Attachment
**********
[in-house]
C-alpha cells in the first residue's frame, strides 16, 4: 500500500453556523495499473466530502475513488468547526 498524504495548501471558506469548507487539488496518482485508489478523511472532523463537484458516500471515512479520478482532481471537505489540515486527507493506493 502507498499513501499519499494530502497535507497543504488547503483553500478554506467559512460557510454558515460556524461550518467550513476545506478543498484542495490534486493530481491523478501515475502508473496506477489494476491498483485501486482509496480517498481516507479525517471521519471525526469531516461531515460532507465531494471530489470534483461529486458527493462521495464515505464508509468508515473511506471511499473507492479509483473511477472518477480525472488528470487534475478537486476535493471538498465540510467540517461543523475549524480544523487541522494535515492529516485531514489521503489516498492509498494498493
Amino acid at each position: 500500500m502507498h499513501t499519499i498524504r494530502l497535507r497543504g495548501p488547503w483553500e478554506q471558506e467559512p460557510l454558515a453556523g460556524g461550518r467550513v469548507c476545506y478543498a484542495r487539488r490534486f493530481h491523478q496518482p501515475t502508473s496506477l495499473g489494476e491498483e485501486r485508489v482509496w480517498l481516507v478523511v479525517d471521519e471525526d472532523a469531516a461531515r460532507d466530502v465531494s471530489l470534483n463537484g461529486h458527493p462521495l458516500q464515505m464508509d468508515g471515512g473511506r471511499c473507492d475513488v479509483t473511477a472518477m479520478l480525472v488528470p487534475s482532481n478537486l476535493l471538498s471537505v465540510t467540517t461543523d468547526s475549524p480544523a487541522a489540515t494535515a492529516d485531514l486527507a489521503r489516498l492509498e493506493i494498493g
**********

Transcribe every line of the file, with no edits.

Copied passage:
[in-house]
C-alpha cells in the first residue's frame, strides 16, 4: 500500500453556523495499473466530502475513488468547526 498524504495548501471558506469548507487539488496518482485508489478523511472532523463537484458516500471515512479520478482532481471537505489540515486527507493506493 502507498499513501499519499494530502497535507497543504488547503483553500478554506467559512460557510454558515460556524461550518467550513476545506478543498484542495490534486493530481491523478501515475502508473496506477489494476491498483485501486482509496480517498481516507479525517471521519471525526469531516461531515460532507465531494471530489470534483461529486458527493462521495464515505464508509468508515473511506471511499473507492479509483473511477472518477480525472488528470487534475478537486476535493471538498465540510467540517461543523475549524480544523487541522494535515492529516485531514489521503489516498492509498494498493
Amino acid at each position: 500500500m502507498h499513501t499519499i498524504r494530502l497535507r497543504g495548501p488547503w483553500e478554506q471558506e467559512p460557510l454558515a453556523g460556524g461550518r467550513v469548507c476545506y478543498a484542495r487539488r490534486f493530481h491523478q496518482p501515475t502508473s496506477l495499473g489494476e491498483e485501486r485508489v482509496w480517498l481516507v478523511v479525517d471521519e471525526d472532523a469531516a461531515r460532507d466530502v465531494s471530489l470534483n463537484g461529486h458527493p462521495l458516500q464515505m464508509d468508515g471515512g473511506r471511499c473507492d475513488v479509483t473511477a472518477m479520478l480525472v488528470p487534475s482532481n478537486l476535493l471538498s471537505v465540510t467540517t461543523d468547526s475549524p480544523a487541522a489540515t494535515a492529516d485531514l486527507a489521503r489516498l492509498e493506493i494498493g